strncpy or memcpy. A function duo of strstr and memmove would
do the job.

--
Al Bowers
Tampa, Fl USA
mailto: (remove the x to send email)
http://www.geocities.com/abowers822/

Al Bowers, Nov 2, 2003
9. ### Richard HeathfieldGuest

Tristan Miller wrote:

> Greetings.
>
> In article <3fa4d902\$>, Ivan Vecerina wrote:
>>> 1)Is there any function (in C standard library) that extracts a
>>> substring from a string?

>>
>> Not directly -- this has to be emulated with a more general
>> function such as memcpy (how exactly depends on the
>> destination storage for the substring).

>
> Eh? You got something against strncpy() or something?

Well, as a substring extractor, it's suboptimal.

Consider, for example:

char foo[16];
char bar[16] = "abcdefghijklmno";

strncpy(foo, bar, 3);

At the end of this operation, foo does not contain a string. Oops.

--
Richard Heathfield :
"Usenet is a strange place." - Dennis M Ritchie, 29 July 1999.
C FAQ: http://www.eskimo.com/~scs/C-faq/top.html
K&R answers, C books, etc: http://users.powernet.co.uk/eton

Richard Heathfield, Nov 2, 2003
10. ### Tristan MillerGuest

Greetings.

In article <bo3mqn\$6k7\$>, Richard Heathfield wrote:
> Consider, for example:
>
> char foo[16];
> char bar[16] = "abcdefghijklmno";
>
> strncpy(foo, bar, 3);
>
> At the end of this operation, foo does not contain a string. Oops.

Well, it doesn't contain a nul-terminated string, but it does contain the
first three characters of bar, which may be all that is needed in some
cases. Does the C standard use the term "string" to refer to both nul- and
non-nul-terminated strings, or does it make a nomenclatural distinction
between "string" (which always includes the sentinel) and the more general
"array-of-char"?

--
_
_V.-o Tristan Miller [en,(fr,de,ia)] >< Space is limited
/ |`-' -=-=-=-=-=-=-=-=-=-=-=-=-=-=-= <> In a haiku, so it's hard
(7_\\ http://www.nothingisreal.com/ >< To finish what you

Tristan Miller, Nov 2, 2003
11. ### Richard HeathfieldGuest

Tristan Miller wrote:

> Does the C standard use the term "string" to refer to both nul-
> and non-nul-terminated strings, or does it make a nomenclatural
> distinction between "string" (which always includes the sentinel) and the
> more general "array-of-char"?

The C Standard defines a string to be an array of characters terminated by
the first null character. If you want the exact wording, I'm sure someone
can oblige.

--
Richard Heathfield :
"Usenet is a strange place." - Dennis M Ritchie, 29 July 1999.
C FAQ: http://www.eskimo.com/~scs/C-faq/top.html
K&R answers, C books, etc: http://users.powernet.co.uk/eton

Richard Heathfield, Nov 2, 2003
12. ### Mark McIntyreGuest

On Sun, 02 Nov 2003 21:51:51 +0100, in comp.lang.c , Tristan Miller
<> wrote:

>cases. Does the C standard use the term "string" to refer to both nul- and
>non-nul-terminated strings

C defines a string as
7.1.1 (1) A string is a contiguous sequence of characters terminated
by and including the first null character.

--
Mark McIntyre
CLC FAQ <http://www.eskimo.com/~scs/C-faq/top.html>

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Mark McIntyre, Nov 2, 2003
13. ### peteGuest

Richard Heathfield wrote:
>
> Tristan Miller wrote:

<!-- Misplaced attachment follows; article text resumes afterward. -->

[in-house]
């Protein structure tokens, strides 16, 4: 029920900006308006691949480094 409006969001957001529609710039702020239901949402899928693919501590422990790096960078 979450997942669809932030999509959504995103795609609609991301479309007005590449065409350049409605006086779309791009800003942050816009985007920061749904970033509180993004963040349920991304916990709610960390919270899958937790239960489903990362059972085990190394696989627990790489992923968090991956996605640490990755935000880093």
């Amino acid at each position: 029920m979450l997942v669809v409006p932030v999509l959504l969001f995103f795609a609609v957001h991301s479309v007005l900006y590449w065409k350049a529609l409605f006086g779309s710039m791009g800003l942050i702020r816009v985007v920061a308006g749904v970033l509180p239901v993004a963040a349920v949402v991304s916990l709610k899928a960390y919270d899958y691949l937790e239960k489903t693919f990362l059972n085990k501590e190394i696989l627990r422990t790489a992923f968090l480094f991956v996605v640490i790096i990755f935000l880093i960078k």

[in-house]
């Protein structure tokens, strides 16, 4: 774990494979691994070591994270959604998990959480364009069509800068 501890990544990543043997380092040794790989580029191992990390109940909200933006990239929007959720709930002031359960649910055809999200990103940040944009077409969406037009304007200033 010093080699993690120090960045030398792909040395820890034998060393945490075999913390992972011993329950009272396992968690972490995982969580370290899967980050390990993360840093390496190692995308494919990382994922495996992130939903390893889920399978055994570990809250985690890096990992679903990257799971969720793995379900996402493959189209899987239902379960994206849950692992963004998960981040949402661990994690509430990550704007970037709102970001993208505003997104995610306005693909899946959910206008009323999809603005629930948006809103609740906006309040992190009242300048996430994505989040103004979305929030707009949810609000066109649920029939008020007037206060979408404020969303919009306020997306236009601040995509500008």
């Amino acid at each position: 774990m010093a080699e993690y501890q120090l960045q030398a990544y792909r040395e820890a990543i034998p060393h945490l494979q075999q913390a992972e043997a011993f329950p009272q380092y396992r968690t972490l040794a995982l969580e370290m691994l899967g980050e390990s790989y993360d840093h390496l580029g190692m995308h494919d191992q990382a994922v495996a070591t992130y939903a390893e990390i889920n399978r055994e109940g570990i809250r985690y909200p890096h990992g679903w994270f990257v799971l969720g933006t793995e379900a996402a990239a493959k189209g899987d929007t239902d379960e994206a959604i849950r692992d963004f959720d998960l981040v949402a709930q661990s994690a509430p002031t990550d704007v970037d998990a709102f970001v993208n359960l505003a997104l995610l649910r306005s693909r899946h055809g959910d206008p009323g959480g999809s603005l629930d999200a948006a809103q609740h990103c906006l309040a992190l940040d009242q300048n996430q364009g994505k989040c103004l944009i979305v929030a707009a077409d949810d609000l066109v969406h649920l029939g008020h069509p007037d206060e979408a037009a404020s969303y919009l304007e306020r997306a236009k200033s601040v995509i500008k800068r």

>
> > Does the C standard use the term "string" to refer to both nul-
> > and non-nul-terminated strings, or does it make a nomenclatural
> > distinction between "string"
> > (which always includes the sentinel) and the
> > more general "array-of-char"?

>
> The C Standard defines a string to be an array
> of characters terminated by the first null character.

The word "array" is conspicuously absent from the
standard definition of string.
If a program can determine whether or not two seperately
allocated objects are contigous,
then a string may span them if they are contiguous.
Also, an array may contain several strings.

> If you want the exact wording, I'm sure someone
> can oblige.

Here's the 411 from the C89 last public draft:
4. LIBRARY
4.1 INTRODUCTION
4.1.1 Definitions of terms

A string is a contiguous sequence of characters terminated by and
including the first null character. It is represented by a pointer to
its initial (lowest addressed) character and its length is the number
of characters preceding the null character.

--
pete

pete, Nov 3, 2003
14. ### Thomas StegenGuest

pete wrote:

> Richard Heathfield wrote:

>>The C Standard defines a string to be an array
>>of characters terminated by the first null character.

>
>
> The word "array" is conspicuously absent from the
> standard definition of string.
> If a program can determine whether or not two seperately
> allocated objects are contigous,
> then a string may span them if they are contiguous.

It would be a useless string though since neither pointer arithmetic
or the array index operator is defined for accessing these things.

Lets assume that the following two arrays are contigous in memory.
(s2 follows s1 directly).

char s1[3] = "123";
char s2[4] = "456";

You cannot do this:

int i = 0;
while(s1 != '\0')
putchar(s1[i++]);

Since it will cause UB. Same arguments applies to pointers (since the
above really operates on pointers anyway).

I am not so sure if the same goes for arguments to library functions.
But the whole string will be accessed by the same pointer so I would
say you cannot do the above. The avoidance of the word array in the
standard might be to allow string literals to be strings proper.

So s1 and s2 constitutes a singe string but you will have to treat the
arrays separately and cannot draw any benefit from them being contigous.

--
Thomas.

Thomas Stegen, Nov 3, 2003
15. ### peteGuest

Thomas Stegen wrote:
>
> pete wrote:
>
> > Richard Heathfield wrote: